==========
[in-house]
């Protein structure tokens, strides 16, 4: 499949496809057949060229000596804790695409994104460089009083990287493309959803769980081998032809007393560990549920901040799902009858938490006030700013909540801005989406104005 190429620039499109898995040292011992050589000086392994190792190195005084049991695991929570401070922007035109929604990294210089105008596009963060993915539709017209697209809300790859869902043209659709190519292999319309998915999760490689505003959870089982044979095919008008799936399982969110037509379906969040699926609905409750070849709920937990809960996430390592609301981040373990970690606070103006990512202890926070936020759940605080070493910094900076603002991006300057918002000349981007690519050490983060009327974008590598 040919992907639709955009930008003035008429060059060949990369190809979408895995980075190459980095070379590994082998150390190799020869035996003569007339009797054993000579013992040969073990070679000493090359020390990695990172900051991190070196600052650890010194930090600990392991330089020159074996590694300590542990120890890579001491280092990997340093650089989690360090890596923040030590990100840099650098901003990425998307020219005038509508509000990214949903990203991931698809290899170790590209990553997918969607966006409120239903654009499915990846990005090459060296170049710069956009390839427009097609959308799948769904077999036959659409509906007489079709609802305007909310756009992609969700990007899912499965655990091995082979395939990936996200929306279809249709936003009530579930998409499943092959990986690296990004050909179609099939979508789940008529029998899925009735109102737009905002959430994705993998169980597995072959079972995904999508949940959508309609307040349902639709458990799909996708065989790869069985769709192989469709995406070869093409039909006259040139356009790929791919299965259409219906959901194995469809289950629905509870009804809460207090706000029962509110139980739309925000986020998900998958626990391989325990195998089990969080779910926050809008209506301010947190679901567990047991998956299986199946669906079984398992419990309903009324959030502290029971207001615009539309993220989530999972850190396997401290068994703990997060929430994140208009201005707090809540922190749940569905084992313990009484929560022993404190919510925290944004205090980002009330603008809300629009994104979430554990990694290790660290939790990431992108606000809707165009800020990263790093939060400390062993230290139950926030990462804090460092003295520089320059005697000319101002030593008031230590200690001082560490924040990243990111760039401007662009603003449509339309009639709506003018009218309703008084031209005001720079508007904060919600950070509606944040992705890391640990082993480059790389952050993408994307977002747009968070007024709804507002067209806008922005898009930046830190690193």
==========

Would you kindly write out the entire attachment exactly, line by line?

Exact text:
[in-house]
């Protein structure tokens, strides 16, 4: 499949496809057949060229000596804790695409994104460089009083990287493309959803769980081998032809007393560990549920901040799902009858938490006030700013909540801005989406104005 190429620039499109898995040292011992050589000086392994190792190195005084049991695991929570401070922007035109929604990294210089105008596009963060993915539709017209697209809300790859869902043209659709190519292999319309998915999760490689505003959870089982044979095919008008799936399982969110037509379906969040699926609905409750070849709920937990809960996430390592609301981040373990970690606070103006990512202890926070936020759940605080070493910094900076603002991006300057918002000349981007690519050490983060009327974008590598 040919992907639709955009930008003035008429060059060949990369190809979408895995980075190459980095070379590994082998150390190799020869035996003569007339009797054993000579013992040969073990070679000493090359020390990695990172900051991190070196600052650890010194930090600990392991330089020159074996590694300590542990120890890579001491280092990997340093650089989690360090890596923040030590990100840099650098901003990425998307020219005038509508509000990214949903990203991931698809290899170790590209990553997918969607966006409120239903654009499915990846990005090459060296170049710069956009390839427009097609959308799948769904077999036959659409509906007489079709609802305007909310756009992609969700990007899912499965655990091995082979395939990936996200929306279809249709936003009530579930998409499943092959990986690296990004050909179609099939979508789940008529029998899925009735109102737009905002959430994705993998169980597995072959079972995904999508949940959508309609307040349902639709458990799909996708065989790869069985769709192989469709995406070869093409039909006259040139356009790929791919299965259409219906959901194995469809289950629905509870009804809460207090706000029962509110139980739309925000986020998900998958626990391989325990195998089990969080779910926050809008209506301010947190679901567990047991998956299986199946669906079984398992419990309903009324959030502290029971207001615009539309993220989530999972850190396997401290068994703990997060929430994140208009201005707090809540922190749940569905084992313990009484929560022993404190919510925290944004205090980002009330603008809300629009994104979430554990990694290790660290939790990431992108606000809707165009800020990263790093939060400390062993230290139950926030990462804090460092003295520089320059005697000319101002030593008031230590200690001082560490924040990243990111760039401007662009603003449509339309009639709506003018009218309703008084031209005001720079508007904060919600950070509606944040992705890391640990082993480059790389952050993408994307977002747009968070007024709804507002067209806008922005898009930046830190690193």